For the N804, the more power the better, even if it is over 200 watts. Don't worry about too much power. More than brand, since you are concerned about the impedence curve, choose an amp that has a power output at 4 ohms that is double the 8 ohm rating, and doubles again at 2 ohms if possible. There are many many amps that are like this. Just to name two; Aragon and Krell are popular with the Nautilus series. Amps like the Sim Moon W-5 can power cleanly down to 1 ohm. You may find one for $2500 used.
At under $1200 with DVD as an option, consider using a DVD player as a transport and getting a separate DAC for 2 channel audio. Just one example is a Dan Wright modified MSB Link DAC with the optional P1000 power base for around $600 in the Agon classifieds. You could add a Dan Wright tweeked Pioneer DVD player as the transport for the other $600. See www.modwright.com..Stan Warren does similar things.
Does your friend prefer a tube or solid state preamp? BAT offers good value in tube and solid state, and many models have a remote.
If your budget is $2500 for both the preamp and amplifier combined (not $2500 each), then look at Bryston gear. Their 4B-ST amplifier sells for under $1500 used.
If your friend is primarily interested in digital sources, here is what I'd suggest:
Get a Pioneer DVD player as a transport ($300), a Birdland Odeon-AG DAC with analog volume control ($1500 retail), and a Plinius 8200P power amp ($2000 retail).
The secret weapon here is the Birdland DAC. I have a customer who sold his $10K+ tube preamp when he tried the $970 Birdland Odeon Lite DAC with volume control, and the Odeon-AG is significantly better. The Plinius is plenty powerful but more importantly nice and warm sounding, and in a small room with a nearfield listening setup, you want to err on the side of warmth.
Best of luck to you and your friend!
I owned N804s for a while and found that the only amps/preamps that could tame down the HF shrill were McIntosh amps. They brought about an incredibly real warmness that I had never heard with my Krells. You can get a McIntosh setup within your budget used (off ebay if you ask me). With all due respect to Sugarbrie, I totally disagree with the power doubling if you halve the impedance since this boils down to marketing and not engineering. In order to really know what a certain amp can do, you need performance graphs which most makers won't readily give out (except for McIntosh, but that has been a trademark of theirs for over 40 years). Power output is somewhat indirectly related to impedance in reality due to dynamic response of the system in a closed loop (which is in turn dependant on many design factors). For the power to double with half the impedance only describes a small portion of the power curve SLOPE. This slope can be easily modified for marketing reasons by means of frequency but essentially, the dynamic headroom can be prematurely compromised if the slope is too high (called degeneration - especially pronounced in field-effect devices). Therefore, slope is only part of the story and, in a good amp design, is inconsequential provided the amp can perform dynamically (music is purely dynamic so this is obviously critical).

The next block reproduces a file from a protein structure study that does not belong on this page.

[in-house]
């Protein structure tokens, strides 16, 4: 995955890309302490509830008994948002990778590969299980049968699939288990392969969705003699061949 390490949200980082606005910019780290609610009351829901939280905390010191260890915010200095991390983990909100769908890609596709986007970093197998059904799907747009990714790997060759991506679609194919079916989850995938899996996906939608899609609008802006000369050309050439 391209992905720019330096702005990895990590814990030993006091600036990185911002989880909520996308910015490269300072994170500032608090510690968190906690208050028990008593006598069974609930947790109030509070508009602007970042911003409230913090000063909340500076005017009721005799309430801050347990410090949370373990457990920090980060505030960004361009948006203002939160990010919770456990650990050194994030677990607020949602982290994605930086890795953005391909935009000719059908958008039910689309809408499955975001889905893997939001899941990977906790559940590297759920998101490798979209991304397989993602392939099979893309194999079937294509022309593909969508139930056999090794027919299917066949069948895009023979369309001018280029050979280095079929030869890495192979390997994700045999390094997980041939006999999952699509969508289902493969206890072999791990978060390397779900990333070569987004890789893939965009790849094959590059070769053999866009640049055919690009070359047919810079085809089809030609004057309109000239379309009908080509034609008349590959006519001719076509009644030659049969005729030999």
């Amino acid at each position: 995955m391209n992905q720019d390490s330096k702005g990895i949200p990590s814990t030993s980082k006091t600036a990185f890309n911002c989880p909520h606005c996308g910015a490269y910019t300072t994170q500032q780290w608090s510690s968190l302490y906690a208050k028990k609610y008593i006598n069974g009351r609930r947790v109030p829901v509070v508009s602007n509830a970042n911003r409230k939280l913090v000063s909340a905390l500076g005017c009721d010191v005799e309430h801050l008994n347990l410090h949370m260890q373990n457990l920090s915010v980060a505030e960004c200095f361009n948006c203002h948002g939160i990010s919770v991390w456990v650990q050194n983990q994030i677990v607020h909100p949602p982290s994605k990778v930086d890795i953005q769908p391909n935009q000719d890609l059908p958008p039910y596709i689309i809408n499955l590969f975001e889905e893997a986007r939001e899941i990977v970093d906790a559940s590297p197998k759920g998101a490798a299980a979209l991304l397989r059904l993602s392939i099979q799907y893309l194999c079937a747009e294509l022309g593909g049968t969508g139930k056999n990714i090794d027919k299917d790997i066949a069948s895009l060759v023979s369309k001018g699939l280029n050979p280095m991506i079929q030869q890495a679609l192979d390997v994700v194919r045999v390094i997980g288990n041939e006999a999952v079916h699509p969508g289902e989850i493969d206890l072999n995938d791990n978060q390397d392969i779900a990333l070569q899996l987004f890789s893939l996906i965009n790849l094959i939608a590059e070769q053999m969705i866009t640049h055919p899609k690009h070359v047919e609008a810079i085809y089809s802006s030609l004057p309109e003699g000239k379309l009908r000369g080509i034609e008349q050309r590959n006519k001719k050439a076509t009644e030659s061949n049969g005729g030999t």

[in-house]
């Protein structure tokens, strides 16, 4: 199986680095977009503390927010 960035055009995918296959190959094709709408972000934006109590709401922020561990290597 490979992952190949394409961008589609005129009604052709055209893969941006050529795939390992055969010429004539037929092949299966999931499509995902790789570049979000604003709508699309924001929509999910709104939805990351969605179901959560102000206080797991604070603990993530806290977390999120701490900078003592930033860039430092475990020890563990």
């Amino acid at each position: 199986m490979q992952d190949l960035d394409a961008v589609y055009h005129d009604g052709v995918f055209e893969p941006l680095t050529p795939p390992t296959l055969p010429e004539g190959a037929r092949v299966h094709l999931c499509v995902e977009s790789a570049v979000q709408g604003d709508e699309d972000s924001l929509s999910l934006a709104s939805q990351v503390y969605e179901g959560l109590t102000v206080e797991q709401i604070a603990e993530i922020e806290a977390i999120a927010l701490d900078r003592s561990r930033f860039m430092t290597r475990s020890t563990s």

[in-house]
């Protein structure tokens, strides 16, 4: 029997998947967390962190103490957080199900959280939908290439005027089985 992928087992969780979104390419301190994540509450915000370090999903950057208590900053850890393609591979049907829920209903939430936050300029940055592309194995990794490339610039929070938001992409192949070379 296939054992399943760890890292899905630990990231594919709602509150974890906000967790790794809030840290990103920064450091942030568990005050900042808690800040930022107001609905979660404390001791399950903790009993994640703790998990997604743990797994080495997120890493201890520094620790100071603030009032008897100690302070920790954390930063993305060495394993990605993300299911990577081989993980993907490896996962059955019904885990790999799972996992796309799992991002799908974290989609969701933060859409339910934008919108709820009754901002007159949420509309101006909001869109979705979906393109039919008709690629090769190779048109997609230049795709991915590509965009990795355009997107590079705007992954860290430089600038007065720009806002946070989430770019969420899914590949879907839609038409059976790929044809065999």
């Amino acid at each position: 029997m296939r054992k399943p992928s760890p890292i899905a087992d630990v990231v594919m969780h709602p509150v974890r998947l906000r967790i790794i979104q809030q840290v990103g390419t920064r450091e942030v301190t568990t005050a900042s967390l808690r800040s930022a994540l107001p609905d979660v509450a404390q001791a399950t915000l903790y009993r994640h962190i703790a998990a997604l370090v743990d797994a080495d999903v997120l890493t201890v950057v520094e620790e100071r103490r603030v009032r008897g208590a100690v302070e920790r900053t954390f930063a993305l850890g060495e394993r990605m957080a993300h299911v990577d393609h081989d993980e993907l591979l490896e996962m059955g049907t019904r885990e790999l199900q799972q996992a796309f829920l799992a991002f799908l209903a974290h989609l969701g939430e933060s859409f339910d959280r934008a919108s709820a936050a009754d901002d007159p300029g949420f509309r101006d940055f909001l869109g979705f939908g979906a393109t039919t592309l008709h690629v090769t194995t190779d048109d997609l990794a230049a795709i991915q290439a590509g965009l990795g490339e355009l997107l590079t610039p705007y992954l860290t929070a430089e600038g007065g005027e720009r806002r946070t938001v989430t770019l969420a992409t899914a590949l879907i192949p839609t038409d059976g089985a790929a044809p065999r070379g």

If he wants warmth, IMO, he should at least try McIntosh with MIT cables. I ultimately sold my beautiful N804s because even that setup was not warm enough for my taste (I like SS and not tube because all my schooling is in SS design). It is worth a try nonetheless! Paradigm Reference 100s were the key for me. Good luck
Sugarbrie, Audio Kinesis and Aball have mentioned good amps. I think Sugarbrie was probably trying to keep it simple in his explanation. Yes, a company can make up good specs to impress the public, but a serious audio company won't do that. If the amp company honestly lists the specs, and the power curve is bad, look elsewhere. Conrad Johnson makes some warm (tube like) solid state amps as well. Take a look at the MF2250 and MF2500.